An unfortunate common theme for this section of “The Warmth of Other Sons”, was loss. There were many individuals who suffered loss of a loved one in this section which concluded to some losing a part of themselves. I believe that Robert suffered the most loss. Robert’s love for Alice was very evident. It was specifically shown when he described their anniversary and the roses Robert would arrange for Alice every year. Wilkerson writes, “Each year I added one red rose to that bouquet...Each anniversary one more ribbon” (2010 pg 444). Like most individuals in this section, Alice died young at only fifty-four. Her loss fed into the addiction of Robert’s gambling. He now had nothing holding him back from making a day trip to Vegas whenever he pleased. His addiction caught up to his professional life and we was involved at an altercation at the hospital. From that moment, his reputation was damaged and a heart attack forced him to give up his job for good. Losing Alice was only the start of Roberts loss in the years to come. As soon as she was gone, it was a downhill spiral for him. Losing Alice led to Robert losing himself. …show more content…
Wilkerson writes about George, she says, “George had an enlarged heart and had already suffered two heart attacks” (2010, pg 448). Ida Mae was away when George passed, Wilkerson writes in Ida Mae’s memory, Ida Mae remembers, “The doctors said he’s never pull out of another one” (2010, pg 449). Ida Mae referring to a heart attack, she did not know leaving that weekend it would be the last time she saw her husband. With the loss of George, Ida Mae had to find her new role in her family and the new responsibilities she would take on. Unlike Robert, Ida Mae was able to hold herself together, but the loss did take a toll on her. After being married for years and living her life surrounded by her husband, continuing to live life is hard for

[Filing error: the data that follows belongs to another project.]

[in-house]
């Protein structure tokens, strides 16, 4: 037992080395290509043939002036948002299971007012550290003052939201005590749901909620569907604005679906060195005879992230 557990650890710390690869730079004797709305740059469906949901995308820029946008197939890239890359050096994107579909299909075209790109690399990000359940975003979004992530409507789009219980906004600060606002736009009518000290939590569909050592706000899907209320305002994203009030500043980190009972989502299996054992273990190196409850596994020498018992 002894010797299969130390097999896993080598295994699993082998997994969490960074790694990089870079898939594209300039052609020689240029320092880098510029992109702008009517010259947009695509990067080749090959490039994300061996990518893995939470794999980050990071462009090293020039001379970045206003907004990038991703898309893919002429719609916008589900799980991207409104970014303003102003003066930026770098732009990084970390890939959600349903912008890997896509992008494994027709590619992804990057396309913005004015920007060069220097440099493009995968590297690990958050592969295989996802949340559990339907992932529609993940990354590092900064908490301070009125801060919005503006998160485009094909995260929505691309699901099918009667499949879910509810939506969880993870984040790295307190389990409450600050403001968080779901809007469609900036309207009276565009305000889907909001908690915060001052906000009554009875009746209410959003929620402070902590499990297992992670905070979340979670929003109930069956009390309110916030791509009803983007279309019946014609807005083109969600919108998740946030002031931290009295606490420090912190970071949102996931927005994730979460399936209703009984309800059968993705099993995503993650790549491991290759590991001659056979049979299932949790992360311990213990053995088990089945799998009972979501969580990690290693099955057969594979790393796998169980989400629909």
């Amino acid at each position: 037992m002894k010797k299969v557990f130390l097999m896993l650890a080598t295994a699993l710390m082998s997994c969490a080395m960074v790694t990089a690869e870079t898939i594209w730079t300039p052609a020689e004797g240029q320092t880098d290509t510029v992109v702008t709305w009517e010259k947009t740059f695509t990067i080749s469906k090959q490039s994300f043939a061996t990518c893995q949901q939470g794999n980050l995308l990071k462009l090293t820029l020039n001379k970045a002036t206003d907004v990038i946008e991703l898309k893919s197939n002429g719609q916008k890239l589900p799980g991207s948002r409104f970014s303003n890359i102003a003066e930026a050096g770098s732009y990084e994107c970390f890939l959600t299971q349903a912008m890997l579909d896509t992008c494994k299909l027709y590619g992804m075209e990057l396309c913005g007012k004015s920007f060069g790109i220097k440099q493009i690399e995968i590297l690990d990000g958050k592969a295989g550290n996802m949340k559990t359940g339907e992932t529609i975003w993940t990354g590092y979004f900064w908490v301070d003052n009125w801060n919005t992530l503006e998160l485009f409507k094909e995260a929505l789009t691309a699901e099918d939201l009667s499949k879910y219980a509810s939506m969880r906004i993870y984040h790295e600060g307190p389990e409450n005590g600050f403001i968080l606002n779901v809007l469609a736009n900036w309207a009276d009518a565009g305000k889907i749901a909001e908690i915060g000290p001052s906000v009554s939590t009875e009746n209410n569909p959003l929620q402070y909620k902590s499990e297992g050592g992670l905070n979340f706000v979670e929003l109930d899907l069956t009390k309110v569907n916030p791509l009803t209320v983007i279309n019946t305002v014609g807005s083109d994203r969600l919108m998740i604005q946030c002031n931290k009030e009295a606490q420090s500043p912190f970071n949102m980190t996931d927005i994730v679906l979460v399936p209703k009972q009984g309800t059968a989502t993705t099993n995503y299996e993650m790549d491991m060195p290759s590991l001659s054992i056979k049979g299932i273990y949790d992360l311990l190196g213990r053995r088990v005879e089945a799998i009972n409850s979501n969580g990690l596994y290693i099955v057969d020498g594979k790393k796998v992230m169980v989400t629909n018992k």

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Family reunions are often used to dwell upon the past and reflect upon one’s life. Richard Rodriguez, in is his passage, goes to extreme lengths to explain to the reader his carefully taken observation of his family’s life. Looking deeper into the words and feelings of the passage, Rodriguez portrays a sense of strong family values. It is apparent (by his selective use of diction and narrative structure found throughout the passage) that Rodriguez is writing to a more mature, experienced audience. As a mature writer, Rodriguez knows that the best way to connect with his audience is through the one day responsible for some of their greatest childhood memories -- Christmas.
Rosengren begins his article “Losing It All” by introducing a man named Scott Stevens. Stevens, at age 52, was consumed by his addiction to casino gambling, forcing him to end his own life. This man, as Rosengren explains, couldn’t control himself from gambling away up to $4 million; most of this money was from stealing company funds (Stevens worked at an investment firm). Rosengren tells the story of Scott Stevens to emphasize the destructiveness of gambling addiction.
When Mildred became depressed, she took pill after pill, perhaps trying to commit suicide. When she isn’t overdosing on pills, she is always listening to her seashells, watching the family or driving one-hundred miles per hour down a road. Once in awhile, she may invite some other ladies to come over and watch the family with her, but that is about it.